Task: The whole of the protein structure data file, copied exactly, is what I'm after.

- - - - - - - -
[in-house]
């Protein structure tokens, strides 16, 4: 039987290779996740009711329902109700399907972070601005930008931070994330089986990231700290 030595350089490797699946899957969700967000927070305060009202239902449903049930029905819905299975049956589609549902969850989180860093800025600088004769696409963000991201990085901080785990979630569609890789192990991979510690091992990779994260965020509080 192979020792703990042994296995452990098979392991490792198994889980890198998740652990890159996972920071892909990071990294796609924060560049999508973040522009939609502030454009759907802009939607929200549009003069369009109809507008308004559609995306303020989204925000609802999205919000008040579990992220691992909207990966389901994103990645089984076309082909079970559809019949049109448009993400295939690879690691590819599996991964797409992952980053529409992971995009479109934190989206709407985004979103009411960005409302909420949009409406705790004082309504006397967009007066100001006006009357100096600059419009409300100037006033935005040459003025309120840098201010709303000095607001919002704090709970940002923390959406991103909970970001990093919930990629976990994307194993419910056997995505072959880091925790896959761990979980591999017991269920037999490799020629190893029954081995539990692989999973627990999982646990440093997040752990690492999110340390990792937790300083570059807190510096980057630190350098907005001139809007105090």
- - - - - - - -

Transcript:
[in-house]
């Protein structure tokens, strides 16, 4: 039987290779996740009711329902109700399907972070601005930008931070994330089986990231700290 030595350089490797699946899957969700967000927070305060009202239902449903049930029905819905299975049956589609549902969850989180860093800025600088004769696409963000991201990085901080785990979630569609890789192990991979510690091992990779994260965020509080 192979020792703990042994296995452990098979392991490792198994889980890198998740652990890159996972920071892909990071990294796609924060560049999508973040522009939609502030454009759907802009939607929200549009003069369009109809507008308004559609995306303020989204925000609802999205919000008040579990992220691992909207990966389901994103990645089984076309082909079970559809019949049109448009993400295939690879690691590819599996991964797409992952980053529409992971995009479109934190989206709407985004979103009411960005409302909420949009409406705790004082309504006397967009007066100001006006009357100096600059419009409300100037006033935005040459003025309120840098201010709303000095607001919002704090709970940002923390959406991103909970970001990093919930990629976990994307194993419910056997995505072959880091925790896959761990979980591999017991269920037999490799020629190893029954081995539990692989999973627990999982646990440093997040752990690492999110340390990792937790300083570059807190510096980057630190350098907005001139809007105090």